Even though these issues are on the policy agenda of the Scottish Lib Dems and Greens, their rare moments in the spotlight are generally devoted to issues closer to the hearts of core supporters, more topical and easier to deliver in a First Minister’s Question soundbite.

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Meanwhile, SNP members and even elected representatives have gey little influence on their party leadership. SNP conference is an exercise in (fairly impressive) stage management, but agenda-setting is tightly controlled – as it is in most mainstream parties.

But where do new ideas come from? Who is looking over the brow of the constitutional dilemmas ahead and starting to visualise and debate the shape of a new Scotland?

Who really influences the SNP – is it the much-feared, unionist-leaning, hypercritical mainstream media? Or might it also be the myriad parts of the Yes movement who refuse to go away, pipe down or be co-opted, refuse to follow the patterns of organisation that bestow “credibility,” and dare to hold conferences – like this weekend’s Radical Independence Conference in Glasgow – to discuss policies and strategies well above their formal pay grade?

SNP delegates were unable to debate the best strategy to adopt if a Section 30 order is rejected. Radical Independence activists spent a full day on that very subject.

It’s easy to be cynical about the real import of 600 lefties debating strategy, but even easier to overlook the start of something big because it doesn’t resemble any part of political business as usual.

Common Weal is publishing its own, alternative blueprints for a decentralised, non-market-driven society.

Business for Scotland is devising its own persuasive campaign. Radical Independence is debating strategies to keep the pressure up for an official referendum, including an examination of other legal options open to the Scottish Government and the option of tightly-controlled, civil disobedience.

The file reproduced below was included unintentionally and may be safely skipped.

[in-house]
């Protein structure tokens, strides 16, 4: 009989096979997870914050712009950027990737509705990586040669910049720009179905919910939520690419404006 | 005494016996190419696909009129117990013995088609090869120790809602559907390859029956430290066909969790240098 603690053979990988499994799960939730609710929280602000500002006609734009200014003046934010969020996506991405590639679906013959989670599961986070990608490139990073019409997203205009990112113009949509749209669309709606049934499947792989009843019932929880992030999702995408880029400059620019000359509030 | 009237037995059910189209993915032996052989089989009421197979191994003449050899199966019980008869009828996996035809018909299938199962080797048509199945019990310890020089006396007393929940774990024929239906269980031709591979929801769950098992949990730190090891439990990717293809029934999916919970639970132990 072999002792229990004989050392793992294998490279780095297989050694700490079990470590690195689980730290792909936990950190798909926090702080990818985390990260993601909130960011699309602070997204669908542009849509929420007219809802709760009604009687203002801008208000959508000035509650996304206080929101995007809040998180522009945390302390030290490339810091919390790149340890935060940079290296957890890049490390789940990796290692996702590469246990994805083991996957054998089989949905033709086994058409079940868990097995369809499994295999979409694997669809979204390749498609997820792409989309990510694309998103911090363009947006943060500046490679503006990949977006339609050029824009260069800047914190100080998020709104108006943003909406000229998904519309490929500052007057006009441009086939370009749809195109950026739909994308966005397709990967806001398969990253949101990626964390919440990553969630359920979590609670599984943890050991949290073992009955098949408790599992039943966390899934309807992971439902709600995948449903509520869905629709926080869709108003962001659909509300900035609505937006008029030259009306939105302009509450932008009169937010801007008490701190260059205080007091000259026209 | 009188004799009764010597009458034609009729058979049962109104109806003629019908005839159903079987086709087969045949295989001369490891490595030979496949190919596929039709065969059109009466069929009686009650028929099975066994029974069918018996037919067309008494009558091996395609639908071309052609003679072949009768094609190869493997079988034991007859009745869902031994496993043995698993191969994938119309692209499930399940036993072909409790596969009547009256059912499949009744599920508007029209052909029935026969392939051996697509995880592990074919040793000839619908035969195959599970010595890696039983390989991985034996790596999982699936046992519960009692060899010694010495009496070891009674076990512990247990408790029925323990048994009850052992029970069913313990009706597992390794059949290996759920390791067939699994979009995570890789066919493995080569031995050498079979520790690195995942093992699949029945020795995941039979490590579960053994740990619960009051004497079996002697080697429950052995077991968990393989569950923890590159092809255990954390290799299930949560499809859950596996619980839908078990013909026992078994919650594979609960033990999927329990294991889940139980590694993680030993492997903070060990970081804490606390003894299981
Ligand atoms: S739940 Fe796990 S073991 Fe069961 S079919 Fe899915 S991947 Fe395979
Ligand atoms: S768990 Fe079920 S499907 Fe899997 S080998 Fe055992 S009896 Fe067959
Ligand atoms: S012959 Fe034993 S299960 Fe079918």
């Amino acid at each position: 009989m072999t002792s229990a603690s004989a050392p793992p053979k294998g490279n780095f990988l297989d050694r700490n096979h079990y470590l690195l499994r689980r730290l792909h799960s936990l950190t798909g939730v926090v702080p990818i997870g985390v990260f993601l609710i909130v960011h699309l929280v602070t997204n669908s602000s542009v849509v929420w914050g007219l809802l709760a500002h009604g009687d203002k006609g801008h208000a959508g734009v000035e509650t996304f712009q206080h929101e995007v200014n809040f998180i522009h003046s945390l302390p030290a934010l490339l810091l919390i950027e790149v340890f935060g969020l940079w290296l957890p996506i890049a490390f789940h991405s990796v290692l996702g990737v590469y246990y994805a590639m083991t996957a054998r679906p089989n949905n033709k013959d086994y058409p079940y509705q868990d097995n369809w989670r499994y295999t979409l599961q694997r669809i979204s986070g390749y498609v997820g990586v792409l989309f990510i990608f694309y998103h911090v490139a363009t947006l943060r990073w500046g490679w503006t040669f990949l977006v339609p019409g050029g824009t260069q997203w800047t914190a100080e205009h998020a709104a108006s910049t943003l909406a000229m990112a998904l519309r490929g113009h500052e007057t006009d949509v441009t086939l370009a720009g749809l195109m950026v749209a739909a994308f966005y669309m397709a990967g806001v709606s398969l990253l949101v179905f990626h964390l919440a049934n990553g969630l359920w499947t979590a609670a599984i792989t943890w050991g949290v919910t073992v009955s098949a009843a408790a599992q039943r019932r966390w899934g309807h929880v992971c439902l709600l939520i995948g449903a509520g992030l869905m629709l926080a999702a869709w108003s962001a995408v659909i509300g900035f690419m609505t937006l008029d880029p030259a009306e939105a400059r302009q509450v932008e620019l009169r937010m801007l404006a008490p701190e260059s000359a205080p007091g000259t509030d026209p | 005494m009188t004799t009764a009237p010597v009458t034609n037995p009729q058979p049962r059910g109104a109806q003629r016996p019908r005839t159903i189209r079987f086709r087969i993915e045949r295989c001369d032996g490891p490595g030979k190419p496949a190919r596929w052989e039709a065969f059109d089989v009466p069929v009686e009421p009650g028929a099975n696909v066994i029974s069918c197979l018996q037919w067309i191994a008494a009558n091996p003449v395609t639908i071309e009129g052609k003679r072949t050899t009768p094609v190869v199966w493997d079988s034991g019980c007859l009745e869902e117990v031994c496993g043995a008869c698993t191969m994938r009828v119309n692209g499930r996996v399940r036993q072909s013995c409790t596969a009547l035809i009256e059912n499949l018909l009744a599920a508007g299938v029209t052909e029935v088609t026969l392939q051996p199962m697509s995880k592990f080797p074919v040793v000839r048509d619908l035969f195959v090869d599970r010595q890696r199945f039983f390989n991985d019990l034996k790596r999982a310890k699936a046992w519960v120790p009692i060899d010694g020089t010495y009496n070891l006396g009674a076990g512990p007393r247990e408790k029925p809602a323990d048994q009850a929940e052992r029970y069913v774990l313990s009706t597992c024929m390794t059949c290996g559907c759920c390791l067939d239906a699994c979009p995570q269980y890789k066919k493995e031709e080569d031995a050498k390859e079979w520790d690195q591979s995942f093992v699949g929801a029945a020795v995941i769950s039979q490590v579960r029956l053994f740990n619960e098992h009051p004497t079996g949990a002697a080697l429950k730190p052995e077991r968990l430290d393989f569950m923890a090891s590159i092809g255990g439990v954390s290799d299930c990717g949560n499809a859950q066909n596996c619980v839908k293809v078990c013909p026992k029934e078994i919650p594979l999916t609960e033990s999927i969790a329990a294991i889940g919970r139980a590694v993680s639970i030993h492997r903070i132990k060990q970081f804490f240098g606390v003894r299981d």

Local Yes Groups have formed regional groups – I’d encourage them to consider establishing a National Federation of Yes Groups to ensure the voice of working-class Scotland is heard loud and clear too – and Independence Live is continuing to livestream events that are independence-oriented or simply important to our civic society ignored by mainstream broadcasters.

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Most of these groups operate without a bean – but all are expanding their numbers, ambition and reach.

All Under One Banner too.

Some marchers are a bit resentful that it’s taken the First Minister so long to address the wider movement in the time-honoured fashion.

Directly. On the streets.

But actually, the Yes movement has benefited from the absence of SNP hands on the tiller. A string of marches organised by the SNP would have been dismissed by critics as gatherings of the “party faithful.” Instead, the dogged, well-stewarded marches have become one wing of a distributed Yes movement – a grassroots network like no other, without formal leaders, central offices, membership forms or media coverage.

That’s powerful, and in many ways, a collective and unofficial opposition to the Scottish Government – despite the lack of publicity.

So, when the cameras and crowds gather to hear Nicola Sturgeon in George Square this weekend, it’ll be no slap in the face to the unacknowledged foot-soldiers of the Yes movement, but the biggest imaginable back-handed compliment.